The Commerce Commission is seeking feedback on its approach to determining the value of the financial loss asset for the new regulatory regime being developed for fibre service providers.
The financial loss asset compensates Chorus and the local fibre companies (LFCs) for the financial losses incurred during the initial period of operating Ultra-Fast Broadband (UFB) networks before demand met supply. The financial loss asset forms part of the regulatory asset base on which fibre service providers are able to earn a return once the new regulatory regime is implemented in January 2022.
The Commission’s consultation includes the methodology for calculating the financial loss asset, including the risk-free rate, and the treatment of investments that pre-date the Government’s UFB initiative.
“Our proposed changes involve adopting a discounted cash flow approach, rather than the building blocks approach previously proposed in our November 2019 draft decision,” Telecommunications Commissioner Tristan Gilbertson said.
“The discounted cash flow approach on its own delivers broadly similar outcomes to the building blocks approach. However, we prefer this approach because it is easier to understand and more familiar to investment analysts. This, in turn, promotes transparency of the calculation, which is an important part of the new regime.”
“We are also consulting on our treatment of pre-UFB initiative assets because we received a number of submissions on our draft decision on this issue and wanted to provide more detail for further consultation.”
The Commission’s draft decision was to include pre-UFB investments in the financial loss asset to the extent these were employed to provide UFB services. This remains unchanged.
“However, we think it is important that the allocation of shared assets to UFB mitigates the risk of windfall gains or over-recovery, so as to promote the purpose of Part 6 of the Telecommunications Act. Our draft decision set out a number of measures to ensure an appropriate cost allocation of pre-2011 investments to the UFB initiative.”
“Before we make our final decision, we want to hear from stakeholders about whether our proposed safeguards around cost allocation for pre-2011 investments are sufficient and any further measures that may be required.”
“It is important we get the upfront design of the new regulatory regime right to ensure it is enduring,” Mr Gilbertson said.
The consultation paper includes an illustrative model for the financial loss asset calculation. The paper and information about how to provide submissions is available on our website.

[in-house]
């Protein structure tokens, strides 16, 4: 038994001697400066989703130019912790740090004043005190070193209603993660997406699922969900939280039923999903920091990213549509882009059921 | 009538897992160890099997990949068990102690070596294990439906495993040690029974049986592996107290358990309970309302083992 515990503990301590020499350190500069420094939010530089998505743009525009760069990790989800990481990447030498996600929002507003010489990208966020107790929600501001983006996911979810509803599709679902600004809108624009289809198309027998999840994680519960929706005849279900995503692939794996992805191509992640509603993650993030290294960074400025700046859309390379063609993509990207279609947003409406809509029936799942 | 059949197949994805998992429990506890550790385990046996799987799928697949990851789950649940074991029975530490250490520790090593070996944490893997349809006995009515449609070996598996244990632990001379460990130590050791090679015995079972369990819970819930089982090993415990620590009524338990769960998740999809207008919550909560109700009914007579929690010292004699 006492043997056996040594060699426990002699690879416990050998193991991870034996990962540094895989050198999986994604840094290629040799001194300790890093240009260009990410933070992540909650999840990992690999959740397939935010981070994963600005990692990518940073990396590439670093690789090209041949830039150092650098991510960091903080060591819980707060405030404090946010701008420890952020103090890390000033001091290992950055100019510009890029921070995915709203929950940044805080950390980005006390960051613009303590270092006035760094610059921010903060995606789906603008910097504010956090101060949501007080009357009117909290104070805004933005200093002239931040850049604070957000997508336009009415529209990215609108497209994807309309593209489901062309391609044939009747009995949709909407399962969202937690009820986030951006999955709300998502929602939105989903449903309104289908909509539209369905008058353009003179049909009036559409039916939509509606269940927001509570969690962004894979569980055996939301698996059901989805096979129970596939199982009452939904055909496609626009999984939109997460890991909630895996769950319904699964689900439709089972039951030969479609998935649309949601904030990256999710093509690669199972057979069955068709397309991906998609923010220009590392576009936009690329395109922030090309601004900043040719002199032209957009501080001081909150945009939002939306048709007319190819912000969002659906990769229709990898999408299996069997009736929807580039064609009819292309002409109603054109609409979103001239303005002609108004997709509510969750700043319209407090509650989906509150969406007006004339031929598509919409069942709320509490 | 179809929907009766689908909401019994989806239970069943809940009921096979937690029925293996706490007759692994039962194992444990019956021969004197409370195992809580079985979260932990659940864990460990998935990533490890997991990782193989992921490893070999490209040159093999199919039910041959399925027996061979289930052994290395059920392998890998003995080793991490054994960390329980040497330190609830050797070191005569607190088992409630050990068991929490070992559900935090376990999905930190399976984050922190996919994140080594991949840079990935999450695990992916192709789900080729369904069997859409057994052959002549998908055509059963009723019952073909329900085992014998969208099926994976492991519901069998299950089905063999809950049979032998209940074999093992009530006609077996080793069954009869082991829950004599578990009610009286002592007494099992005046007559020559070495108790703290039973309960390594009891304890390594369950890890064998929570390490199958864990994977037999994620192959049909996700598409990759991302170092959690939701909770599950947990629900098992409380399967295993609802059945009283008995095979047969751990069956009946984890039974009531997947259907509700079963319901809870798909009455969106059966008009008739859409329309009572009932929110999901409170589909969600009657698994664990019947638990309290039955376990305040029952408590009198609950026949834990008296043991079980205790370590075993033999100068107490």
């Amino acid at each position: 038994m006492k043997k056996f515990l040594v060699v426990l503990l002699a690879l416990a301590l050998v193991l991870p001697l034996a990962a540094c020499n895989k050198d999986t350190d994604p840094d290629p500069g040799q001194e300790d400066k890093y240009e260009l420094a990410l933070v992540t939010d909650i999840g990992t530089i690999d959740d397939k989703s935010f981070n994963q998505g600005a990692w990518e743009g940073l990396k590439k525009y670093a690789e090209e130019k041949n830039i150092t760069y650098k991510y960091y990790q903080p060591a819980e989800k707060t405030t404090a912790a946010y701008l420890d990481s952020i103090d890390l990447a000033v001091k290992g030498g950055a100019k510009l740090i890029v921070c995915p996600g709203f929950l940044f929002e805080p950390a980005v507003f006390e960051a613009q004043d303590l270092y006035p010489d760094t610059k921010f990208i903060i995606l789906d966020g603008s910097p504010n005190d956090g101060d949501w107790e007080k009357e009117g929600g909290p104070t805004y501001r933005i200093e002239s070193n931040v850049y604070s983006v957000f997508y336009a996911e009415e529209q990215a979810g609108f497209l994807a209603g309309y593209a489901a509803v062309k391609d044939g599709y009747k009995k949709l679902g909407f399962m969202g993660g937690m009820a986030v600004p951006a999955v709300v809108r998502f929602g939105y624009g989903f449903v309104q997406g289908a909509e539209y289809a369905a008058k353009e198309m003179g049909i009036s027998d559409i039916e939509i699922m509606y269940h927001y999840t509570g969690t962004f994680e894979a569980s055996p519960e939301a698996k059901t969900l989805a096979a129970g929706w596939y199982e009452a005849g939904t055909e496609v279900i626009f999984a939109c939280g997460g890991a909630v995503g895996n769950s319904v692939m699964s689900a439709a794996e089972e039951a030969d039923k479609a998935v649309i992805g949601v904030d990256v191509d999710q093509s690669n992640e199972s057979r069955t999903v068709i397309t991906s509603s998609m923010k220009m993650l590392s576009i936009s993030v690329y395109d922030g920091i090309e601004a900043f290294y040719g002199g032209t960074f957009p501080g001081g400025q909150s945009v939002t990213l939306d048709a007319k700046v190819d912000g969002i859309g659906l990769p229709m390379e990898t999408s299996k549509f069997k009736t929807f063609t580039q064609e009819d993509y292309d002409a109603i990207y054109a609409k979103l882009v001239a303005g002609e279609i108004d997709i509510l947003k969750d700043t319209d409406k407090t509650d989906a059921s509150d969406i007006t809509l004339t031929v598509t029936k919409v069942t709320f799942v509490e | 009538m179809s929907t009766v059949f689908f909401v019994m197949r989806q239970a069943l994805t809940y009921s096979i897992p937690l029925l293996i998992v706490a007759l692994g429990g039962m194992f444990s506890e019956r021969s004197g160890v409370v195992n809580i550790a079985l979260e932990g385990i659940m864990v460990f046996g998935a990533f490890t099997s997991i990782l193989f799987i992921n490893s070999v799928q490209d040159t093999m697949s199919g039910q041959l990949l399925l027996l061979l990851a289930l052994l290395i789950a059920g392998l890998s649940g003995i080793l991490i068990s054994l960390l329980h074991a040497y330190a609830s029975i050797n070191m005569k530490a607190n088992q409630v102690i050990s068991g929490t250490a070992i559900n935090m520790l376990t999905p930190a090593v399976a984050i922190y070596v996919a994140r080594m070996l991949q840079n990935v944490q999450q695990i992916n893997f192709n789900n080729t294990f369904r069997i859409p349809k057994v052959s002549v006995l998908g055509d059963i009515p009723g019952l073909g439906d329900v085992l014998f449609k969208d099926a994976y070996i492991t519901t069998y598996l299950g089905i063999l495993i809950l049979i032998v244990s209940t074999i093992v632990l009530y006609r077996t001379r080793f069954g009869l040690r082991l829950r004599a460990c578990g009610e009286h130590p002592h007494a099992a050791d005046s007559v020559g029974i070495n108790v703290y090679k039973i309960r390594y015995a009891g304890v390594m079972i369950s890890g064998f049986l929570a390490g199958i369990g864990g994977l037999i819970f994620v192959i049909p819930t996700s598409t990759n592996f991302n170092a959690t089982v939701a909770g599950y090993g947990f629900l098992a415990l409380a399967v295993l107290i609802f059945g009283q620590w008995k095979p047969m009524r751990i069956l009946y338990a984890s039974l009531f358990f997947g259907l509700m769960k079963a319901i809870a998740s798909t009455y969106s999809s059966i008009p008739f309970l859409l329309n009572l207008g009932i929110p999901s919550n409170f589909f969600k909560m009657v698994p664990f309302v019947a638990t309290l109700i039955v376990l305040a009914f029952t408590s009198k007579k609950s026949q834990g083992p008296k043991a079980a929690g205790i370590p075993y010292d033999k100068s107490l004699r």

Submissions are due by 3 September 2020. Cross-submissions are due by 24 September 2020. The Commission plans to publish its final decisions on the design of the other elements of the new regulatory regime on 13 October 2020, and its final decisions on rules for determining the financial loss asset on 3 November 2020.
The Government’s UFB initiative aims to achieve fibre-to-the-premises to 87% of the population (including 1% private fibre) by 2022. Rural areas of New Zealand are covered by the separate Rural Broadband Initiative. These new fibre networks will provide faster and more reliable voice and broadband internet services to consumers.
The Government’s Crown Infrastructure Partners contracted with four companies to build these fibre networks: Chorus, and three LFCs – Northpower Fibre, Ultrafast Fibre and Enable Networks.
Under the new regulatory regime in Part 6 of the Telecommunications Act, the Commission will set the maximum revenue that Chorus can earn from its customers and the minimum quality standards it must meet. This is referred to as price-quality regulation. Additionally, all four fibre service providers will be required to publicly disclose information about their performance, such as on their profitability, revenue, and capital expenditure. This is intended to shine a light on their performance for stakeholders and consumers.
The regime first requires the Commission to determine input methodologies (IMs) which are the upfront rules, requirements and processes underpinning the regulatory regime.
This new regime is similar to how the Commission regulates energy networks and airports under Part 4 of the Commerce Act.
What is the financial loss asset?
Chorus and the other LFCs were expected to incur financial losses during the initial period of operating the UFB networks. This is because they were required to make investments ahead of consumer demand and revenues recovered were not sufficient to meet their costs. Section 177(2) of the Telecommunications Act recognises the financial losses that were incurred during the period before implementation of the new regulatory regime. The Act requires the Commission to capitalise these losses and to treat them at the implementation date as an additional asset (financial loss asset) to be included in the fibre service providers’ regulatory asset base.